This is the photo of a synagogue in Paris, saved in my father Samuil Sasonko’s archive. On the reverse side there is an inscription in beautiful French handwriting: ‘Paris, rue S.Lazar.’
The photo was taken in the 1930s.
Daddy left home with a friend Zyama in 1919. He was 17 years old, and together they ran away from Bobruisk to Palestine and lived there for a few years. Zyama and father knew foreign languages after grammar school and wanted to see the world.
When father and Zyama got tired of ‘fooling around’ in Palestine, they decided to return to Europe, since it was already impossible to return to Russia.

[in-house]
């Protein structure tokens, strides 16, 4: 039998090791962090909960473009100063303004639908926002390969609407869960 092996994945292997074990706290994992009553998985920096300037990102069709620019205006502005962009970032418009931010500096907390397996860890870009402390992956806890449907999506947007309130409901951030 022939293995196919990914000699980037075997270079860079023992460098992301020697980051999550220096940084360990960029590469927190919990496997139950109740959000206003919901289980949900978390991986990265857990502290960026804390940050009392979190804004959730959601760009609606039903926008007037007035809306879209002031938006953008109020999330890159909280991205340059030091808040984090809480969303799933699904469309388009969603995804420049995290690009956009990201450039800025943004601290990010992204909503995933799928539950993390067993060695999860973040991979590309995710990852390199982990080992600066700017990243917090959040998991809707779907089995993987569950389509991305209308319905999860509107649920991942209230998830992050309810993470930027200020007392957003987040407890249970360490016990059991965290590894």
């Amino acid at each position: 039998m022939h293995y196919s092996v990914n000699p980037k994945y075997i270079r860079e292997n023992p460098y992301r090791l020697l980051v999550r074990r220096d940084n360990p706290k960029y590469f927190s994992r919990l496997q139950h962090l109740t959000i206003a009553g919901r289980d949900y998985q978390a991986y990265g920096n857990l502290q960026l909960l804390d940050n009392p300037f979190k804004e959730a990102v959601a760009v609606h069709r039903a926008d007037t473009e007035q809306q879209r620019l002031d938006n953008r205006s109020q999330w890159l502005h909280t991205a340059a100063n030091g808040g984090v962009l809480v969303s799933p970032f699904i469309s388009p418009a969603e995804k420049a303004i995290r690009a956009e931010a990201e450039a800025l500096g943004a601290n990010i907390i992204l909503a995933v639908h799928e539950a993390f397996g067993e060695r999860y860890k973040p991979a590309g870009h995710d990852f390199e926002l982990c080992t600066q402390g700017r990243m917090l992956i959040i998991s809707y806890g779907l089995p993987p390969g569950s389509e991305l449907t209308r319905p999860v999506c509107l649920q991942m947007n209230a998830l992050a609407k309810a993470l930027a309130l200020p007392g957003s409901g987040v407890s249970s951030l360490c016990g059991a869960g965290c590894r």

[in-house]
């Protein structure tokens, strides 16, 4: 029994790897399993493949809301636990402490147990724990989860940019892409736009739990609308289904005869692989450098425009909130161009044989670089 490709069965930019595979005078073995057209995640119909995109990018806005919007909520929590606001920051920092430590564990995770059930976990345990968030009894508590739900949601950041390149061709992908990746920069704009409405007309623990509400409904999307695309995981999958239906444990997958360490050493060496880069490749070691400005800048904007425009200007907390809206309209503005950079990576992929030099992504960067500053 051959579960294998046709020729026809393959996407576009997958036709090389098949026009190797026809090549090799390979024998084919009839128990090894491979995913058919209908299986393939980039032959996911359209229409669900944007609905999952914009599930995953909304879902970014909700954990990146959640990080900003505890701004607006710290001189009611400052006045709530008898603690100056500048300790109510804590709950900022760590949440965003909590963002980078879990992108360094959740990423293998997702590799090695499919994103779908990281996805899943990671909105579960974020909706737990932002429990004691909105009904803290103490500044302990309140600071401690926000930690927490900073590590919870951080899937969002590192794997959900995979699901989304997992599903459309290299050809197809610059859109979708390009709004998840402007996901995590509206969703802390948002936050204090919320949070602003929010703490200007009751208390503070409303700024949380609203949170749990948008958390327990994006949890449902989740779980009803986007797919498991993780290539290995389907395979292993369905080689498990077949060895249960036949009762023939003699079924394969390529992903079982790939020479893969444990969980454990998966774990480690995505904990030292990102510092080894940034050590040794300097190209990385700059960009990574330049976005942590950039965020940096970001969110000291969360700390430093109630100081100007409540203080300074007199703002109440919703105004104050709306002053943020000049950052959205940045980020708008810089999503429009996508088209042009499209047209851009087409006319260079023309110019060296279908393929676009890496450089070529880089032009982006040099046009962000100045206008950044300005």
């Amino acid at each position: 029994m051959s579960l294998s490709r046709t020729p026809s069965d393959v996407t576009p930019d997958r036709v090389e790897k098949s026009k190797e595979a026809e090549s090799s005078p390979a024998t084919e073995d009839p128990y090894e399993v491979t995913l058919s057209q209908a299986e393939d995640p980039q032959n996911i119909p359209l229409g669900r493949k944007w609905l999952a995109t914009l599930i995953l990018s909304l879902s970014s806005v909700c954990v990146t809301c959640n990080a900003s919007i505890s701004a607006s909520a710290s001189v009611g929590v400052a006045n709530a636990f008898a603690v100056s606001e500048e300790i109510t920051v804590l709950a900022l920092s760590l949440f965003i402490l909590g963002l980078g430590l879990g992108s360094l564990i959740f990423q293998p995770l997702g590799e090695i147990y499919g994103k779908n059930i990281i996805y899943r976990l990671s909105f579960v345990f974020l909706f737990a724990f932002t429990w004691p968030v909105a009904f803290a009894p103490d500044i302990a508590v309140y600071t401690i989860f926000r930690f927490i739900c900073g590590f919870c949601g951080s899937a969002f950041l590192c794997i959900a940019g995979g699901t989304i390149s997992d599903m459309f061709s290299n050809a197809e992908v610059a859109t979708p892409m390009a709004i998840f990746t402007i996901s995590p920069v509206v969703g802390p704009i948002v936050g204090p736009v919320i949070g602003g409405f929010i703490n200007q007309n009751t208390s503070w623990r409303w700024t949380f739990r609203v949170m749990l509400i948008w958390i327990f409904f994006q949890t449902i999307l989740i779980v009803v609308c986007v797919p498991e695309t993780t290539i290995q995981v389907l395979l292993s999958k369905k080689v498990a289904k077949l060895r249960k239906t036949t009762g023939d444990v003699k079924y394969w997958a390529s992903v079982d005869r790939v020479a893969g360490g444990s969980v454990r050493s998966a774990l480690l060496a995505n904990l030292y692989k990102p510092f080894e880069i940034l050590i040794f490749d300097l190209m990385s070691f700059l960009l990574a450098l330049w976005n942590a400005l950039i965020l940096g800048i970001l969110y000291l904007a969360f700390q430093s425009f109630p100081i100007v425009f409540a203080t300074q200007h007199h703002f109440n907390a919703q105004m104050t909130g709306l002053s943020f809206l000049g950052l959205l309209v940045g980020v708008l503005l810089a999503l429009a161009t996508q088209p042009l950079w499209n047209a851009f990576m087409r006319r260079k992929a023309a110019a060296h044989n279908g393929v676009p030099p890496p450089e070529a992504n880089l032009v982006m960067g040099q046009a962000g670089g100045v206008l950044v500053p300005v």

Around 1923 they passed through Italy, then Belgium, and decided to stop in France. Daddy lived in Paris for a very long time.
Daddy had not received a higher education. He settled in Toulouse in France, and worked there at a telephone factory, where they produced automatic telephone stations. He joined the Communist Party there.
At that factory a local newspaper was published. He participated in the publishing of that newspaper and was almost the chief editor. Besides that, he became chairman of MOPR, he was engaged in revolutionary activity, read the Soviet newspapers. They trusted everything that was written in our newspapers, they were so naive.
In 1930, when mother arrived in Toulouse, which was not far from Lyon where she studied, she came over to the branch of MOPR in Toulouse, which was supervised by father, to get some help.
She had absolutely no means of existence. That’s how they met. Daddy used to say that the only person whom he really helped through MOPR was my mother.